|Publication number||US7350649 B1|
|Application number||US 11/028,816|
|Publication date||Apr 1, 2008|
|Filing date||Jan 3, 2005|
|Priority date||Jan 2, 2004|
|Publication number||028816, 11028816, US 7350649 B1, US 7350649B1, US-B1-7350649, US7350649 B1, US7350649B1|
|Inventors||David A. Martens|
|Original Assignee||Martens David A|
|Export Citation||BiBTeX, EndNote, RefMan|
|Patent Citations (10), Referenced by (8), Classifications (8), Legal Events (3)|
|External Links: USPTO, USPTO Assignment, Espacenet|
This application claims the benefit of U.S. Provisional Patent Application No. 60/533,987 filed on 2 Jan. 2004.
a. Field of the Invention
The present invention relates generally to display racks for a retail sales environment, and more particularly to an adjustable modular display for retail sale of sheet paper.
b. Related Art
Effective display racks are an important component of most retail environments, enabling the shopper to conveniently view and select the products that they desire.
Many forms of display racks are consequently known, however, retail sale of specialty sheet paper products presents special challenges. By way of background, sale of specialty papers has enjoyed burgeoning success in recent years, with particular areas being sale of papers in scrapbook and crafts stores, as well as specialty papers in art supply stores. As a result, the variety of available papers has increased dramatically, from a few dozen to now several score or even hundreds in some specialty stores.
In the past, retail sales racks for sheet paper have conventionally taken the form of flat trays in racks or shelves, upon which the paper has been stacked. If a great many varieties are on offer, the spacing between the adjacent shelves or bins becomes very small, so that the paper is both difficult to view and reach. In some instances, retailers have resorted to the expedient of hanging a piece of the paper adjacent the bin for the shopper to view, however, this presents an obvious difficulty for the retailer and moreover valuable wall space is limited in most shops and stores. Similarly, expensive floor is also negatively impacted by the use of traditional flat, horizontal bins and shelves.
Moreover, traditional sheet paper sales racks have offered the retailer little or no flexibility in arranging and displaying the papers therein. For example, the retailer may wish to arrange the rack to display certain products more prominently under some conditions, or to hold more products under others, but this flexibility is simply not afforded by most display racks. Moreover, the varying nature of the products themselves often dictate that they be displayed in different manners, for example, it may be possible to display relatively heavy, stiff papers in angled shelving, while thinner tissues and other relatively “flimsy” papers require more horizontal storage, but again there is no way to adjust most existing display units to accommodate these varying needs.
Because of these factors, many retailers have found it necessary to have custom shelving and storage units constructed in order to properly store and display the various papers that they handle. However, this represents a considerable expense to the retailer, and moreover, it is often difficult or impossible to remove and reinstall the custom units in the event that the store relocates, which is a common occurrence for many retailers.
Accordingly, there exists a need for a retail display rack for sheet paper products that is readily adjustable to hold and display a variety of products in a suitable manner. Furthermore, there exists a need for such a display rack that presents the paper products to the customer in an attractive and easily viewable manner. Still further, there exists a need for such a display rack that makes sufficient utilization of valuable floor space in a retail environment. Still further, there exists a need for such a display rack that has a simplified, modular construction so that it can be made available at a reasonable price. Still further, there exists a need for such a display rack that can be readily removed, transported and installed in the event that the store relocates.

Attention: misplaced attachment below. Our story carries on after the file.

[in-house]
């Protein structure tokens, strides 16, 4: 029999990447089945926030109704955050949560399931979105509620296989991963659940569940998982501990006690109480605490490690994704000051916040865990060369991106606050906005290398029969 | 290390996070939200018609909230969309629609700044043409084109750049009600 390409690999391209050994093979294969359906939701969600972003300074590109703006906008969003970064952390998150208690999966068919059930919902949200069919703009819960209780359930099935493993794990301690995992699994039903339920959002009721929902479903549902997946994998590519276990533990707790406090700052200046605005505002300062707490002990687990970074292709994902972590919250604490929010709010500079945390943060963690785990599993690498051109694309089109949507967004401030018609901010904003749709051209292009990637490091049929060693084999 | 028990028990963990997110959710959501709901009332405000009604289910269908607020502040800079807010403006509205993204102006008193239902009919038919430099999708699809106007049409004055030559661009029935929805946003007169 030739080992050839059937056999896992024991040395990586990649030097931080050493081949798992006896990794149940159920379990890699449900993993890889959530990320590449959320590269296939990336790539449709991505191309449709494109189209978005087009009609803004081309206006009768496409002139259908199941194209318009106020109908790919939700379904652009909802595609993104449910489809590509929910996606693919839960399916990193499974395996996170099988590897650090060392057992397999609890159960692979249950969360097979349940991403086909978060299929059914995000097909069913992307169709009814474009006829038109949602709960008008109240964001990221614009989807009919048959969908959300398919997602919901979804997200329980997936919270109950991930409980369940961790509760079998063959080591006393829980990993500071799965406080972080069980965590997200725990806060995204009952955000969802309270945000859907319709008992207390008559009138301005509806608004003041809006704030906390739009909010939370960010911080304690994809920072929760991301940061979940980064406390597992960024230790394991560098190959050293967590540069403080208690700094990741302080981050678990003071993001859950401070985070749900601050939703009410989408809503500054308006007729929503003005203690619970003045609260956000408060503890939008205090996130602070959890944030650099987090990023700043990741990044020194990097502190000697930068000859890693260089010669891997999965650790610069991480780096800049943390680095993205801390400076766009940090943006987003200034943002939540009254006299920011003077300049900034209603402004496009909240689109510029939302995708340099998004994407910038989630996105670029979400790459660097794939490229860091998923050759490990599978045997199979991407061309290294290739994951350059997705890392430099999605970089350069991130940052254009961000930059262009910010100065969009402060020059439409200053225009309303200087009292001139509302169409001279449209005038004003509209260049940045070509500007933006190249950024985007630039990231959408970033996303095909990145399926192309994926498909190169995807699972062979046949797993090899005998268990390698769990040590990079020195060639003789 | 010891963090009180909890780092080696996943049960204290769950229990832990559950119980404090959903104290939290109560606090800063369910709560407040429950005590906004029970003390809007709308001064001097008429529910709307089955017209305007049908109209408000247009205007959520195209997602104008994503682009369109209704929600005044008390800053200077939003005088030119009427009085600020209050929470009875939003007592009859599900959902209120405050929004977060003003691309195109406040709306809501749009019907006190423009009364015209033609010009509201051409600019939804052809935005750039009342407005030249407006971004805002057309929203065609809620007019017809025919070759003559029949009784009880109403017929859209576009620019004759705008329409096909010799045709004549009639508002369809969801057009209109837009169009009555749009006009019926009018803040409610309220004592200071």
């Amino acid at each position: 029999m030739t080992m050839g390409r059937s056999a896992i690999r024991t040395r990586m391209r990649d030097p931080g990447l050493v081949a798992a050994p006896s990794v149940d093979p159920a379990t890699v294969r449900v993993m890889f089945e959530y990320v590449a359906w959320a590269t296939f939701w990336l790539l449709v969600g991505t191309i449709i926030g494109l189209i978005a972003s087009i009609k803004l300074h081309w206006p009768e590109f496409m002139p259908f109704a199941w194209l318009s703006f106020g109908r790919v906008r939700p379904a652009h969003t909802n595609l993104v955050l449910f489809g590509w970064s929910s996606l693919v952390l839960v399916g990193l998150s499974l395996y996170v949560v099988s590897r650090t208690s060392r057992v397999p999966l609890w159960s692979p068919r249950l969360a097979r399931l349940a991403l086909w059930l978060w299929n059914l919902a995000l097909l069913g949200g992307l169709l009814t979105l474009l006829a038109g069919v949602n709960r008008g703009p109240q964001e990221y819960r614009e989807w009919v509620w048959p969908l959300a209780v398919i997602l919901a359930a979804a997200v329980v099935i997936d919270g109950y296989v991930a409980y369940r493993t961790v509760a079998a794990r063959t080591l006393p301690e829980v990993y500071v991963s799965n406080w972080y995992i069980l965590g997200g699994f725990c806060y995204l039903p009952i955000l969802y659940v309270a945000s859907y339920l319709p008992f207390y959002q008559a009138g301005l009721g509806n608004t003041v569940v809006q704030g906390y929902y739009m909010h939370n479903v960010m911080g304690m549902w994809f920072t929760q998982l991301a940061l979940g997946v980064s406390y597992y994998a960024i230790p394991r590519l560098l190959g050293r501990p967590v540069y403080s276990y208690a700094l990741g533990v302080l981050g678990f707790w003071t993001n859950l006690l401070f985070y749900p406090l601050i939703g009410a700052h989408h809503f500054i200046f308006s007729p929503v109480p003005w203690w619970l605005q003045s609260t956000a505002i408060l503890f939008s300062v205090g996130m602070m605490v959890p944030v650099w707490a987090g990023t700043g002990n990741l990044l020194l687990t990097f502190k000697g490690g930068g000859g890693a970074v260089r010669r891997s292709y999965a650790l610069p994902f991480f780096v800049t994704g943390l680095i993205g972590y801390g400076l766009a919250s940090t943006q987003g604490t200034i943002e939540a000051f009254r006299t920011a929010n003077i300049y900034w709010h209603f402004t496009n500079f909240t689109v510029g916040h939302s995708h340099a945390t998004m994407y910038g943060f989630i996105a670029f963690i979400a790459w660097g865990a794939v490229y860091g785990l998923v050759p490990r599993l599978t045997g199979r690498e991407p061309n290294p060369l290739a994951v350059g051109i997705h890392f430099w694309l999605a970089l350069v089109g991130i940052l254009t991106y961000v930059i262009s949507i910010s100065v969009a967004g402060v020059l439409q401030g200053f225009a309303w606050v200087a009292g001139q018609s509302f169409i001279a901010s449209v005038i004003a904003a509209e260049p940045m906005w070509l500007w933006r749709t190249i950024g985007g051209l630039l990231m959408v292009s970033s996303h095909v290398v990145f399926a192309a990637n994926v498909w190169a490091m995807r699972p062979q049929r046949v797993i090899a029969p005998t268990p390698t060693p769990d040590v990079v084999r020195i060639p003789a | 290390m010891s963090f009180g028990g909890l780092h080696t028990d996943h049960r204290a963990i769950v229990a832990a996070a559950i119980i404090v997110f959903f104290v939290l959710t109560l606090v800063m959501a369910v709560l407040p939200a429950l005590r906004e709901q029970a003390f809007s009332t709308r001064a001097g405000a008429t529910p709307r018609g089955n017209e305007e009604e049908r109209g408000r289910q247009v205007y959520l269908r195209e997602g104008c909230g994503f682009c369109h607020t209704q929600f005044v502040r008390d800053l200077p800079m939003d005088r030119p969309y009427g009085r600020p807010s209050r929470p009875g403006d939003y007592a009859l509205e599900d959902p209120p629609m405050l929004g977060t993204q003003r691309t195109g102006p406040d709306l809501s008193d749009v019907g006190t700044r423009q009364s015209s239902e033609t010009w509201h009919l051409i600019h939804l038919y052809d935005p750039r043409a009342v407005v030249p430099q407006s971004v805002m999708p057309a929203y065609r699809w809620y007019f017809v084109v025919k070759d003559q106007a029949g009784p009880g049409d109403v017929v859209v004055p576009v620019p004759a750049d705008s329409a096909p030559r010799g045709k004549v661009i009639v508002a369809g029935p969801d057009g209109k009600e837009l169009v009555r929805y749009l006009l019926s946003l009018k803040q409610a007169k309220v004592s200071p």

The present invention has solved the problems cited above, and is a modular display rack which permits the sheet paper products to be stored and displayed at a variety of heights, angles and spacings. Broadly, this comprises: a frame having first and second side walls; first and second parallel, spaced-apart rows of spaced-apart pegs mounted to the sidewalls so as to face inwardly therefrom; and a plurality of tray members having middle portions for being supported by the pegs of the forward row and rearward portions for detachably mounting to the pegs of the rearward row in pivotable engagement therewith.
The first and second rows of pegs may be formed as strips with integrally formed pegs, the strips being mounted to the side walls of the frame. The peg strips may be mounted by longitudinal insertion into dove-tailed grooves cut into the first and second side walls.
The tray members may each comprise a rearwardly opening fork portion for detachably engaging the rearward row of pegs in pivoting relationship therewith. The rearwardly opening fork portion may comprise a depending flange portion that extends downwardly and rearwardly from the main panel portion of the tray so as to define a receiving area for engaging the cylindrical pegs therein. The tray member may be formed of a rigid, resiliently flexible material, and the opening into the receiving area may be necked down so that the opening resiliently expands to permit entry of the peg and then resiliently returns to its original position so as to retain the peg and thereby hold the tray in place. Alternatively, the tray members may each comprise a forwardly-opening hook portion for detachably receiving the pegs of the rearward row in pivoting engagement therewith. The tray member may further comprise first and second edge notches formed forwardly of the hook portion for permitting passage of said pegs therethrough as a rearward end of said tray member is raised or lowered.